Why Do People Develop a Stutter?

There are millions of people affected by a stutter worldwide, so if you’re one of those people, then know that you’re not alone with the issue. Of those millions affected, each one probably has asked the same question numerous times, of “why do people develop a stutter?” Unfortunately, there’s no universal answer, but there are contributing factors that can cause people to stutter.

What is known is that there are four factors likely to contribute to people developing a stutter, including the genetics of people affected.

The four factors that could cause a stutter:

1. Genetics

Research into brain development has come a long way in recent years, much to relief of parents, who may feel they’ve contributed to their kids’ speech problem. This isn’t the case at all.

Back in 2010, researchers at the NIDCD, (The National Institute on Deafness and Other Communications Disorders) identified three genes present in people with a stutter, that aren’t present in non-stutterers. So there is a chance that some people who are born with the genes will progress and develop a stutter, due to genetics.

The three genes identified are found in the Chromosome 12 and 16 region of the brain.

These are believed to be the source of stuttering, but it’s unclear if these cause people to stutter, or if it’s a result of stuttering.

What is clear is that these genetics are directly linked to the way people speak.

Further research will continue into this aspect, as it could be used by speech therapists, to identify children who will naturally overcome the issue in time, and identify children who will need the professional assistance to overcome a speech impediment.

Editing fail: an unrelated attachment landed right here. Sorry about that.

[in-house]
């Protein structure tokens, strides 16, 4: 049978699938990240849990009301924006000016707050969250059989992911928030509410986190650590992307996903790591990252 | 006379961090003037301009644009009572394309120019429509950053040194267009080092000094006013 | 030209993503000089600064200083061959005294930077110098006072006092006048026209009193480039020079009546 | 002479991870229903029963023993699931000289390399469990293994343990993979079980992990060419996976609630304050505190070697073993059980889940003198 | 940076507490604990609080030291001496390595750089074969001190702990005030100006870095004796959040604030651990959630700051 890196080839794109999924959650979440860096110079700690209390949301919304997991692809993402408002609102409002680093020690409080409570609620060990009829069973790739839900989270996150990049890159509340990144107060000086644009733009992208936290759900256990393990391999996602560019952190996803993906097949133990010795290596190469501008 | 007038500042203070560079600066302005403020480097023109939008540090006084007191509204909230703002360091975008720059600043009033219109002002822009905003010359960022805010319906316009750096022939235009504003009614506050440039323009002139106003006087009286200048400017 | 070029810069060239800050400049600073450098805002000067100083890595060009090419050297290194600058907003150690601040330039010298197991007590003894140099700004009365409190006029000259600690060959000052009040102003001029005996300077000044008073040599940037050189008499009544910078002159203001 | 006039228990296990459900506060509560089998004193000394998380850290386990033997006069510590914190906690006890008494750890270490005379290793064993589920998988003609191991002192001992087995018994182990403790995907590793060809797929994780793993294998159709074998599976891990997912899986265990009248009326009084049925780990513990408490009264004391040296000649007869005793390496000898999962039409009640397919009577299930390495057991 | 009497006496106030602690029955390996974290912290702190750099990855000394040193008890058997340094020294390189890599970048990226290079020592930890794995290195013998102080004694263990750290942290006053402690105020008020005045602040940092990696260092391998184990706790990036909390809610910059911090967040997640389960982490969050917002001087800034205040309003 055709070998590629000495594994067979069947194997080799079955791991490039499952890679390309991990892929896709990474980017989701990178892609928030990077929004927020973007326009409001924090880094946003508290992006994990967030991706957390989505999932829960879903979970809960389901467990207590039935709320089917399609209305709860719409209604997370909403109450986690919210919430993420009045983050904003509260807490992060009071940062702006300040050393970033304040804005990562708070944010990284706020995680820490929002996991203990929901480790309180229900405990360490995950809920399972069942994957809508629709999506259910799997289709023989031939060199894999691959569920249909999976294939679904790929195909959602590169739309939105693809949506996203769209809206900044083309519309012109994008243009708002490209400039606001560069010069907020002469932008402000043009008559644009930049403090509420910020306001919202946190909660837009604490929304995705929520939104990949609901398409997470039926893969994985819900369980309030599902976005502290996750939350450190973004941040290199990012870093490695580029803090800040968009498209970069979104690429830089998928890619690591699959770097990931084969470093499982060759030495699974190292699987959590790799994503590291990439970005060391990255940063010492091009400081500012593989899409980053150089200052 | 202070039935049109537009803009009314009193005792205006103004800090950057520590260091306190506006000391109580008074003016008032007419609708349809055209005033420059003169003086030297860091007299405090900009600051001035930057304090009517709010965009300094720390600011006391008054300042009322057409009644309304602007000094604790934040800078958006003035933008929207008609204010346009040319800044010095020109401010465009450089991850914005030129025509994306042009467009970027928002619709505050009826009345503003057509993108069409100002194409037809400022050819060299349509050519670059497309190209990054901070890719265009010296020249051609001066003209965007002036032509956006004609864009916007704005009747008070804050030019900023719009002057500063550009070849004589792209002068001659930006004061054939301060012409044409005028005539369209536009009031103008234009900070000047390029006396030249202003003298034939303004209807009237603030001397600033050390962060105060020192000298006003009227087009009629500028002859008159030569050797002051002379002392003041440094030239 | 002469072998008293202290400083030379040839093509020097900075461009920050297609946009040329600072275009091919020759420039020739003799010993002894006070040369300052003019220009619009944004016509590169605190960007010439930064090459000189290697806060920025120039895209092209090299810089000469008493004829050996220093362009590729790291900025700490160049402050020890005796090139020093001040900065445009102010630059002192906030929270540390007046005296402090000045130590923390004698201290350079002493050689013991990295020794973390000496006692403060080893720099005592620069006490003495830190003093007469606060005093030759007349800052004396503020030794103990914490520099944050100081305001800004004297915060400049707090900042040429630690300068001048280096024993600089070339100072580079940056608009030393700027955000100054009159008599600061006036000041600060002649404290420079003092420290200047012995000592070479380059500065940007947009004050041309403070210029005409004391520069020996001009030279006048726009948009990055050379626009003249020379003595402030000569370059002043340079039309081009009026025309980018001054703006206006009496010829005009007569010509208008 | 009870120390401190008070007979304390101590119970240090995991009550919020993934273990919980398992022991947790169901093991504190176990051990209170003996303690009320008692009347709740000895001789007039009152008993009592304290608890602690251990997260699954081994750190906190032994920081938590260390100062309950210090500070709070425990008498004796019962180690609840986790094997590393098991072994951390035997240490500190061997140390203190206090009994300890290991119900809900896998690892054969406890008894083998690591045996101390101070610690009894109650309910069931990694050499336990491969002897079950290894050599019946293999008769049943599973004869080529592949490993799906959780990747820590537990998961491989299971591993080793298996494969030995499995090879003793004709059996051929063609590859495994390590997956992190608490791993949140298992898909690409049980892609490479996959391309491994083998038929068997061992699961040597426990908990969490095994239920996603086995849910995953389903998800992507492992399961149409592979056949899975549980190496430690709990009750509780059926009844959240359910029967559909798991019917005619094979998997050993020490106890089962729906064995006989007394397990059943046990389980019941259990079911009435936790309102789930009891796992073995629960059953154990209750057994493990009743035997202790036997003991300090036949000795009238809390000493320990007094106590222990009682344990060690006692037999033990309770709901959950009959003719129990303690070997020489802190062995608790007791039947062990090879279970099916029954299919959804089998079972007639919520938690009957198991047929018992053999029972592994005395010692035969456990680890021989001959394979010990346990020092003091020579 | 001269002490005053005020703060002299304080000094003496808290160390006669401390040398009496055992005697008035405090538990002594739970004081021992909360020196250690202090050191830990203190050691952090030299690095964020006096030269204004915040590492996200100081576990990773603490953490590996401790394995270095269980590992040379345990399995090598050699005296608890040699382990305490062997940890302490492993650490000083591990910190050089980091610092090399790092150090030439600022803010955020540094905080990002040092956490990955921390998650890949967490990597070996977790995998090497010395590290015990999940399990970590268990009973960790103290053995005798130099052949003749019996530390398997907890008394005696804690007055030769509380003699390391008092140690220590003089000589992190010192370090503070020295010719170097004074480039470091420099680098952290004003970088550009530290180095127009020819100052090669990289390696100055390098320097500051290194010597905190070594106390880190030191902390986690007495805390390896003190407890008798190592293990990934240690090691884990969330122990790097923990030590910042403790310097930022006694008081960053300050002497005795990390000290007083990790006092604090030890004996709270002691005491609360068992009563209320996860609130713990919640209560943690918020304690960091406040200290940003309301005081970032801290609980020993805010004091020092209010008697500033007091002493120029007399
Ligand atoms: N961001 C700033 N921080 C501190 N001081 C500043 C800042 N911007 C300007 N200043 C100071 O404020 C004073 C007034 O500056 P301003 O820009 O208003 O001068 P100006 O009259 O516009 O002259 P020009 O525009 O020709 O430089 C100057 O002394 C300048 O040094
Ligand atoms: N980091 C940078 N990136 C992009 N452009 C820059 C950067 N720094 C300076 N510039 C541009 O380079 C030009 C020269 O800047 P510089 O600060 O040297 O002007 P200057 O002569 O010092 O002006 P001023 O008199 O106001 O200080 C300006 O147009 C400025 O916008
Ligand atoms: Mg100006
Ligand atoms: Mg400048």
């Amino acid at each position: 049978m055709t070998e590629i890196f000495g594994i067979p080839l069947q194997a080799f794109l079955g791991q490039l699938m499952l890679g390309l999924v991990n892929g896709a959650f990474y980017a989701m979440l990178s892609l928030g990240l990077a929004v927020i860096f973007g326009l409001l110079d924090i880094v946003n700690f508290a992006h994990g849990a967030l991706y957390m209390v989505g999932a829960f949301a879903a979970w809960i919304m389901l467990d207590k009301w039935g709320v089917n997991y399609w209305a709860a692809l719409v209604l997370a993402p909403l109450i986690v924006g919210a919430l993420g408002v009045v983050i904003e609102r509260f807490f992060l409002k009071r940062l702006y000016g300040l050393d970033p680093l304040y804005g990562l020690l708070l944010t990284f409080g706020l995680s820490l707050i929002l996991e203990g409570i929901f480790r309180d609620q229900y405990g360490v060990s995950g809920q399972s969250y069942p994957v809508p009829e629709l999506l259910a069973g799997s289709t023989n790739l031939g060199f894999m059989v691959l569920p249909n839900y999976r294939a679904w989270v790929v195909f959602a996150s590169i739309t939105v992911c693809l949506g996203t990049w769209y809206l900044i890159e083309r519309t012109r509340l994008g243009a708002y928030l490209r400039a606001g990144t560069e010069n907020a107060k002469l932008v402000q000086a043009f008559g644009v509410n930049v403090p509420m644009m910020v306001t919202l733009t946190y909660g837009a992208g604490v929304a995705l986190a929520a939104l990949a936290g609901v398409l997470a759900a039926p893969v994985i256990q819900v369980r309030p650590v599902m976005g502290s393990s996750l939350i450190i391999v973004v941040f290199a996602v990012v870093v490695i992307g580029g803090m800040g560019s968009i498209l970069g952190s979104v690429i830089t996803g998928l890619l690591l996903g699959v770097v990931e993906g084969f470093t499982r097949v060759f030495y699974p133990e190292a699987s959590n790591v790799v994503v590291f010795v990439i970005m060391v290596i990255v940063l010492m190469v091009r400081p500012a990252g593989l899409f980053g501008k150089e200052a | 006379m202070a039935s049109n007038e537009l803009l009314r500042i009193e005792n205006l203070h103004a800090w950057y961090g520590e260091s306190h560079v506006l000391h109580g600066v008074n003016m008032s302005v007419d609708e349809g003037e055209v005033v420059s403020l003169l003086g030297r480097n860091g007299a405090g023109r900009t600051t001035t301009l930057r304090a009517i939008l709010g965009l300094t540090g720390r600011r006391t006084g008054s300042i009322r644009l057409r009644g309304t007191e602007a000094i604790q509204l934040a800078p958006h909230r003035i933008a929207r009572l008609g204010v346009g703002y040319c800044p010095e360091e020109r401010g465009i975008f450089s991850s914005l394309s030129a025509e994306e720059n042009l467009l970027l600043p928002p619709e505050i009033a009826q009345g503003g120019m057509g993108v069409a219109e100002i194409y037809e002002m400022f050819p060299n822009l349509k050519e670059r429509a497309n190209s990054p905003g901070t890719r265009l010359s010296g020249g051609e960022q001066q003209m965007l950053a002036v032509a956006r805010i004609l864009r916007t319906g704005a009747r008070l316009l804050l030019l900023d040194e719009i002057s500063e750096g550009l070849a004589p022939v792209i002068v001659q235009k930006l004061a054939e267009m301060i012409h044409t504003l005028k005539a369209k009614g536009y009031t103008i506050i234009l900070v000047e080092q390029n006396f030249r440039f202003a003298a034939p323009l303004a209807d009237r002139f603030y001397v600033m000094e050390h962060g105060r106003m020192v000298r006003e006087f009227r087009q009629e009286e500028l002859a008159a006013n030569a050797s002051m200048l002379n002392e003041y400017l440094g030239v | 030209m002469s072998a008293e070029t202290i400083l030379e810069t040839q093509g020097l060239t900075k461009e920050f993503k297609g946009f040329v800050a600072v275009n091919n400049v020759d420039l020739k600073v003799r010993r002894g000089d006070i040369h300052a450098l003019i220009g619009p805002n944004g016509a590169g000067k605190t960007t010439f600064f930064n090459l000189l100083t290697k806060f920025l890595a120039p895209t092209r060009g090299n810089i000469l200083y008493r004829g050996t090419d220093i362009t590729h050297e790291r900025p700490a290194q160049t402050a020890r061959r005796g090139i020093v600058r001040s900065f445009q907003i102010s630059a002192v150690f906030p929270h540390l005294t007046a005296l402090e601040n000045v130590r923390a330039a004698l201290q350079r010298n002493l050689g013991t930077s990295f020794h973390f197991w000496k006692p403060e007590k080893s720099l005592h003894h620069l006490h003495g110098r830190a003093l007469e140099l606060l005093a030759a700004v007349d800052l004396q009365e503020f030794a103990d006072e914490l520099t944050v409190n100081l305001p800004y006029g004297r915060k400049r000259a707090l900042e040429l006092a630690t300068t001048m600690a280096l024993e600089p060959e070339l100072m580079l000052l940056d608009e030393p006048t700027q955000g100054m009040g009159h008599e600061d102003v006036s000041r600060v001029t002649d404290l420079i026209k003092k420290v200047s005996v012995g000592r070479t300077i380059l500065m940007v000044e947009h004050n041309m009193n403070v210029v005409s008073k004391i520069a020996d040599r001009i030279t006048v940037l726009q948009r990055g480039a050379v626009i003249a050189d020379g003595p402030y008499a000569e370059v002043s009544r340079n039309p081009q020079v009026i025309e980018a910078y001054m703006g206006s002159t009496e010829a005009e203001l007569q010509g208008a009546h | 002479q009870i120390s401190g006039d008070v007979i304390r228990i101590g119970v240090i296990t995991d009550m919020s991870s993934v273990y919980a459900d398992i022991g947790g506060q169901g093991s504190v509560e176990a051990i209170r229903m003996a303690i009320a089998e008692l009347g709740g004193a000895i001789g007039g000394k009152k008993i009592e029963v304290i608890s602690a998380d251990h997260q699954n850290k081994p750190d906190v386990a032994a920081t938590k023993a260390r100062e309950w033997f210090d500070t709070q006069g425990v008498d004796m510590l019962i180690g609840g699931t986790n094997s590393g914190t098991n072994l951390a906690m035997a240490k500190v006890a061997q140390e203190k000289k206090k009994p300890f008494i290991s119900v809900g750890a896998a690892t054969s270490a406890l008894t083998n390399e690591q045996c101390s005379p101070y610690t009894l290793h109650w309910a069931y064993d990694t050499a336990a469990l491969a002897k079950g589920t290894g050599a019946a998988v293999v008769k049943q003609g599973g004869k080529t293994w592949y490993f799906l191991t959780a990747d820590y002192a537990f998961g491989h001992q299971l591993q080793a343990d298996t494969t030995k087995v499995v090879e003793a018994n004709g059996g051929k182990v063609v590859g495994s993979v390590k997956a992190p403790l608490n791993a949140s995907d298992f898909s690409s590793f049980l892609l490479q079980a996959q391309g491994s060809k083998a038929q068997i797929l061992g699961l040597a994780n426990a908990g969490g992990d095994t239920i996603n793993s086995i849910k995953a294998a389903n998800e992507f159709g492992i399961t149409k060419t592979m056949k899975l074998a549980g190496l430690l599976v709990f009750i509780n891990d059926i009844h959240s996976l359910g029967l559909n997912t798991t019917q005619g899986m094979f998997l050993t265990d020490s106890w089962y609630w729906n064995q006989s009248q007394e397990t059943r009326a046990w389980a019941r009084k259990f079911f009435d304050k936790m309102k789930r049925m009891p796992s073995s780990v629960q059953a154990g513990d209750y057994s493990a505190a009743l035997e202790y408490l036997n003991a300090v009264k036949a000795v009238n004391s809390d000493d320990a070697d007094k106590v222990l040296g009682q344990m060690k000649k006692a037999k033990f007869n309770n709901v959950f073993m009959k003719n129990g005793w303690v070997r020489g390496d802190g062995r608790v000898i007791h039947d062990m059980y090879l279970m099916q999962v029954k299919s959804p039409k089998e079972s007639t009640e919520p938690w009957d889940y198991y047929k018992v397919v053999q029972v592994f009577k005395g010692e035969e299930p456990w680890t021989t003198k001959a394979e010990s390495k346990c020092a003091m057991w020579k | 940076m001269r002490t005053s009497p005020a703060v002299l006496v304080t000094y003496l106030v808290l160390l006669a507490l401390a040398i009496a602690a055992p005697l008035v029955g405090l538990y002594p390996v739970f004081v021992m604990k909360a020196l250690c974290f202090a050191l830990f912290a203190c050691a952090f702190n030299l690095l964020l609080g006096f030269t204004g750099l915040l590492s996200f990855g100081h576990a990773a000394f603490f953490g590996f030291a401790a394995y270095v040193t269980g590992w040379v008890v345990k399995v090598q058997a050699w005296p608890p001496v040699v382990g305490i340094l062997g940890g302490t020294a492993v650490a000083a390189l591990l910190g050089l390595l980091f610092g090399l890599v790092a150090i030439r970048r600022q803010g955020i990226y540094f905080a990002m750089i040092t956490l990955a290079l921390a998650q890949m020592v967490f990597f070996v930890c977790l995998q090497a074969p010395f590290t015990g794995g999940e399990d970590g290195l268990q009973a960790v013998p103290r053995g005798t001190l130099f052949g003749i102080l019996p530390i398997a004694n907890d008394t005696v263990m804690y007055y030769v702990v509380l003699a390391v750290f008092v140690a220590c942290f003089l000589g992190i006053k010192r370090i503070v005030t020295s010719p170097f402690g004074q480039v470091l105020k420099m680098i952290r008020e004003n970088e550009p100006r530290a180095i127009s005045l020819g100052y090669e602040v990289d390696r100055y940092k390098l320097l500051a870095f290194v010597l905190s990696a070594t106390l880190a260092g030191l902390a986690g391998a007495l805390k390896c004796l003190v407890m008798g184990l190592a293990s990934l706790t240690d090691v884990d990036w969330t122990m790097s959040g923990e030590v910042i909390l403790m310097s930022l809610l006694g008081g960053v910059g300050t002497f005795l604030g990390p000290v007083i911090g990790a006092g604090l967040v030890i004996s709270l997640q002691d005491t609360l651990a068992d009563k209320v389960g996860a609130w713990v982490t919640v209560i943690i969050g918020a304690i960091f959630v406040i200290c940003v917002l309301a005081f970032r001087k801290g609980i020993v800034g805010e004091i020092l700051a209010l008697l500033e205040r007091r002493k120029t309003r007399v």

This isn’t in all cases as there other factors to consider.

2. Development

In the majority of instances, a stutter will develop in early childhood. Usually between the ages of three to five years of age. Statistics show that this is more common for boys than it is for girls, and of the girls who are affected, they tend to grow out of it naturally.

Boys though, can see the stutter worsen and carry on through into adulthood.

The age group, (3 – 5 years old) is when children are learning to speak, read, and write, so when it comes to speaking, the words are new, and that can bring with it repetition of words and phrases, which could offer clarification that they’re using the right words at the right times.

Part of the brain development stage.

Brain development stage

What can happen though is that it can lead to a habitual pattern, if it carries on for more than six months, which is when speech therapy may be required for children affected.

3. Neurogenic

Stuttering can be the result of a stroke, or any health condition that can lead to the brain being starved of oxygen. For the brain to function efficiently, it needs cellular neurons to communicate with each other. When those neurons are damaged, it complicates coordination. The result is that you know what you want to say, but the brain can’t process that from your thoughts, through to your speech, due to cellular damage in the brain.

4. Family dynamics

The dynamics within a family household can have a part in developing a stutter. For adults affected, you’ll often find that the stutter is more of a problem in high-pressure situations, when anxiety is high.
Scenarios like having to do a presentation to a group of people, fearing the stutter will affect your professionalism. This can lead to the stutter becoming accelerated.

Busy lifestyles, combined with putting high expectations on children or having high expectation of yourself can raise anxiety, and that will be a contributing factor to stuttering.

Any one or a combination of the above factors could be the cause of a stutter, but whatever it is causing the problem, there are techniques that can be implemented, helping people onto the course of speaking naturally, without any recognisable impediments.

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